Better ways to develop sport than hosting Games
The writing is on the wall. After Secretary for Home Affairs Tsang Tak-sing set the ball rolling on public consultation to see whether Hong Kong should make a bid to host the 2023 Asian Games, public feelings are nearly unanimously negative.
Even the pro-government Democratic Alliance for the Betterment and Progress of Hong Kong has joined the opposition and declared that it would not support funding for the quadrennial event.
Given the latest stand by the DAB, there is no need for Tsang to try to put on a brave face by saying that the government wants to hear more views and will extend the consultation period from six to 10 weeks. Even if the government went ahead with the bid, it would not be able to win support from the public or any political party.
Judging by the poor quality of the consultation document, it's obvious that the government is not genuinely interested in hosting the event. It is merely going through the motions, trying to please legislator Timothy Fok Tsun-ting, a member of the International Olympic Committee and the son of the late Henry Fok Ying-tung. The older Fok was an influential pro-China figure during the colonial era and thus the consultation is meant to give face to the Fok family.
According to the document, the total costs will be around HK$44.5 billion, but HK$30 billion will be indirect costs, originally budgeted by the government to cover the construction of future sports facilities and venues. The direct costs to host the games are estimated at around HK$14.5 billion.
It would be simple and naive for anyone to believe these budget estimates. Even if we didn't pencil in the inflation factor, common sense tells us that 13 years is a long time and it will be unrealistic to rely on any budgetary estimate. To stage such a sizeable international sports event, the insurance premium and security cost alone would be enormous.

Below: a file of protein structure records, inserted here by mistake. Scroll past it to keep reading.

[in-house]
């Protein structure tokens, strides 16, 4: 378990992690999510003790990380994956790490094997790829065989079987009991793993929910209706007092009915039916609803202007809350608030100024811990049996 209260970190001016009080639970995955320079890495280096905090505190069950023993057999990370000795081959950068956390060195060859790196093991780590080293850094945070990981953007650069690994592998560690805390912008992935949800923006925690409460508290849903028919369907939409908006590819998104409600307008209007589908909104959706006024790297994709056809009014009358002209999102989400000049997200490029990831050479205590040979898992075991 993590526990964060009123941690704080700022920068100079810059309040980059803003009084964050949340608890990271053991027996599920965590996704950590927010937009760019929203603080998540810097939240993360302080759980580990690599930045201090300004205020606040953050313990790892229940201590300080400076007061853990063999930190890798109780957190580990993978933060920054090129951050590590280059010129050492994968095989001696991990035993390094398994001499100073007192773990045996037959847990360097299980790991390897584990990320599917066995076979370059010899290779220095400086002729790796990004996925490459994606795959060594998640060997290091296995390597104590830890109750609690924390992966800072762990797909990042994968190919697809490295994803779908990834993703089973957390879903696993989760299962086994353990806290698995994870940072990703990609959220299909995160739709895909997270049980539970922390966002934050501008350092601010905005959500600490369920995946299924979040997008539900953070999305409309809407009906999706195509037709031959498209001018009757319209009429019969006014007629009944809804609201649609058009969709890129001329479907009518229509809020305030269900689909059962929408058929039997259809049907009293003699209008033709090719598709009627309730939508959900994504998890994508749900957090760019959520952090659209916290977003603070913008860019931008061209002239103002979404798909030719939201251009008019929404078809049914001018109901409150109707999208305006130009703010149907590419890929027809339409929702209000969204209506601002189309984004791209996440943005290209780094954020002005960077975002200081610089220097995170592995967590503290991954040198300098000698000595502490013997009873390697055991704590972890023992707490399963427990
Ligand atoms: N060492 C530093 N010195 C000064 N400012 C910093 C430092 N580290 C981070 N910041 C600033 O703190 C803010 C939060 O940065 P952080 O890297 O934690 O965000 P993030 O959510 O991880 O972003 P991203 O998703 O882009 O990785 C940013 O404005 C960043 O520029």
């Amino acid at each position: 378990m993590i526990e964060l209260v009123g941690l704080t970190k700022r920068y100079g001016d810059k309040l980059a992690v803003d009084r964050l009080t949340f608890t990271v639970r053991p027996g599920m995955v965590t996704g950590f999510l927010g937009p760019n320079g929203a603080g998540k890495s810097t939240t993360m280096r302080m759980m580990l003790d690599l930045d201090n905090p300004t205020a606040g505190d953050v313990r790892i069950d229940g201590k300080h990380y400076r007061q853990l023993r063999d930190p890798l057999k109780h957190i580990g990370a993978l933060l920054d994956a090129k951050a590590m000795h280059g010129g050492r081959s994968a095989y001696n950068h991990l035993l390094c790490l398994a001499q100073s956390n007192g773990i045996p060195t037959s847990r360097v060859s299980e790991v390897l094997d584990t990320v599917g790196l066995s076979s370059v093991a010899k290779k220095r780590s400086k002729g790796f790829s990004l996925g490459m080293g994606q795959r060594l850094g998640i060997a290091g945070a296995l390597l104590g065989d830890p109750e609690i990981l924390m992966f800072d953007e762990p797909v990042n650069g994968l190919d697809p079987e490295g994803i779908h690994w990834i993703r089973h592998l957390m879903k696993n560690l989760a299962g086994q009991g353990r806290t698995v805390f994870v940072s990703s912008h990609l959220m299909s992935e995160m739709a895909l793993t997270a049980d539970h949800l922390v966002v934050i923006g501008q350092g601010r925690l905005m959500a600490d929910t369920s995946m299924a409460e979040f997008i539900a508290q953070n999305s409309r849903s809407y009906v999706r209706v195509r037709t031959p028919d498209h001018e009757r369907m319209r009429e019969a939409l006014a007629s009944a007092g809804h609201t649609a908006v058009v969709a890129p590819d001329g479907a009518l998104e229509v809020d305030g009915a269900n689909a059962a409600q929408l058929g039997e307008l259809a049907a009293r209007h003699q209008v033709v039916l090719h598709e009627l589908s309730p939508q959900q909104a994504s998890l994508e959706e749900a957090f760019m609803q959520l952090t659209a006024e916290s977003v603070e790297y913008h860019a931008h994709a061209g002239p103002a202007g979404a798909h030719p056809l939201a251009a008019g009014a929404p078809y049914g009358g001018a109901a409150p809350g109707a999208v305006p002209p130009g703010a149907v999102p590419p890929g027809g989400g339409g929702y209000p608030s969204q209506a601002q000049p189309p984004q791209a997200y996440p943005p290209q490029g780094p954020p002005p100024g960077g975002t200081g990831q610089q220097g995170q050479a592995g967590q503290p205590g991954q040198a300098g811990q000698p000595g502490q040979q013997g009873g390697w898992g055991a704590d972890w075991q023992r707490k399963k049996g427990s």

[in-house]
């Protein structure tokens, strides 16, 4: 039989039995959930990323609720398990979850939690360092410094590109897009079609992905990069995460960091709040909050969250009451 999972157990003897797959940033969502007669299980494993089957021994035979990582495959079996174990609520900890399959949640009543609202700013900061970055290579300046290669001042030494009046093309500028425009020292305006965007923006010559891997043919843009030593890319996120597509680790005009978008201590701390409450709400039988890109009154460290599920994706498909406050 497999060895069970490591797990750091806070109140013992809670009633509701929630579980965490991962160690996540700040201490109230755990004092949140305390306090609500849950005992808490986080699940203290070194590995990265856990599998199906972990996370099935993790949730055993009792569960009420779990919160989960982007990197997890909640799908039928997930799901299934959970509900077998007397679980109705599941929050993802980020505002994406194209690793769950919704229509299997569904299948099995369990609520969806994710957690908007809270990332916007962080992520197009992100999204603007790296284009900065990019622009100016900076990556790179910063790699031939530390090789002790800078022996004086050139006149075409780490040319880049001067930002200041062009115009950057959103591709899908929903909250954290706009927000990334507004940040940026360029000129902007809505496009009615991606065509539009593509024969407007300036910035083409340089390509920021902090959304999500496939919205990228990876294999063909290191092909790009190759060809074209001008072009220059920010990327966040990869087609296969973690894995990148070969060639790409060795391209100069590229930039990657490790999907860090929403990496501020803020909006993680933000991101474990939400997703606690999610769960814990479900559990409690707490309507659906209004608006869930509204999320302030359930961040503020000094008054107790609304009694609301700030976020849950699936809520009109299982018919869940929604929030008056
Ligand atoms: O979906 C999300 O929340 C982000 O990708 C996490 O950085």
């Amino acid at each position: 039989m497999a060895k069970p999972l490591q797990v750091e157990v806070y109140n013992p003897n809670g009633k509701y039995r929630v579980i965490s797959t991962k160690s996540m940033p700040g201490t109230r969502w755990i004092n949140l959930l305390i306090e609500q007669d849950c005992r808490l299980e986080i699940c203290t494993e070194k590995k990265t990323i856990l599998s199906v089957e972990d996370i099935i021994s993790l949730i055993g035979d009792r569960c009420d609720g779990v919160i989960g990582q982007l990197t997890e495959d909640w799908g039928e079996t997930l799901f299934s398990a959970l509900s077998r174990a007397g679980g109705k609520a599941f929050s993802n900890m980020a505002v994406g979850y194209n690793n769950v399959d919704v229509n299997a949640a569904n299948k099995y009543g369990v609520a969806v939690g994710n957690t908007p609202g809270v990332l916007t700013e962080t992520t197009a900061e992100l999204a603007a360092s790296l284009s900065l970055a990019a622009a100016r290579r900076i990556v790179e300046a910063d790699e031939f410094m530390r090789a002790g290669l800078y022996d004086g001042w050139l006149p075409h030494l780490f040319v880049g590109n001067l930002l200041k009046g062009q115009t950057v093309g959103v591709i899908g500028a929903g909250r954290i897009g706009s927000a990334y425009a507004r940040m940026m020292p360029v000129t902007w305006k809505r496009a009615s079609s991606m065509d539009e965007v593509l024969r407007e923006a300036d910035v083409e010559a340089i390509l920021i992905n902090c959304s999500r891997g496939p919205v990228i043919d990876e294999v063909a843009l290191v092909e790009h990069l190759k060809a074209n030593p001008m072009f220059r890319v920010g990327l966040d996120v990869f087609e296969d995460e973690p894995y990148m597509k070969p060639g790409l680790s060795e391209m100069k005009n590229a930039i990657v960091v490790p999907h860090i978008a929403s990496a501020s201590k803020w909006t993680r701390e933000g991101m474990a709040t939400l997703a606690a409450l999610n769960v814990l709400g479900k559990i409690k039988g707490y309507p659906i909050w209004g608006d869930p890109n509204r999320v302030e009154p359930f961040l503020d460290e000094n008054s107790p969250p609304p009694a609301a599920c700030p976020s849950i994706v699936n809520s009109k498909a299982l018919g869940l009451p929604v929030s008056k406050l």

For example, the 2010 Winter Olympics held in Vancouver in February ran up a security bill of US$720 million. So if it wasn't an oversight that the consultation document failed to include any security cost, it might have been that Tsang was misinformed by his staff. And if it was a deliberate act, that means the government is not keen on the bid.
If we want to stimulate greater public interest and participation in sport and reinforce social cohesion, staging expensive sports events is not the most effective way. Furthermore, they will not bring a lot of economic benefits to Hong Kong. The best way to promote sports is through education to build motivation and long-term interest. Many local schools, such as the Kowloon Wah Yan College and Diocesan Boys' School, have been quite ambitious in building up a prominent sports profile. They have well-equipped sports facilities and a diverse and sustainable learning environment for students to flourish and develop according to their talents and interests.
If the government really wants to facilitate the development of sport in Hong Kong, the best starting point should be to allocate more resources for schools, build more accessible sports facilities, make optimal use of existing ones and promote community support.
In reality, our chances of winning the bid are not great, especially after Guangzhou's hosting of the Asian Games next month. It is highly unlikely that another Chinese city would be granted the right such a short time later.
Let's face it, hosting the games is not a good way to boost our sports development and will not bring real economic benefits. It could also create opportunities for corruption. So, to really give sport a sporting chance to flourish, our government must forget about the bid.
Albert Cheng King-hon is a political commentator. firstname.lastname@example.org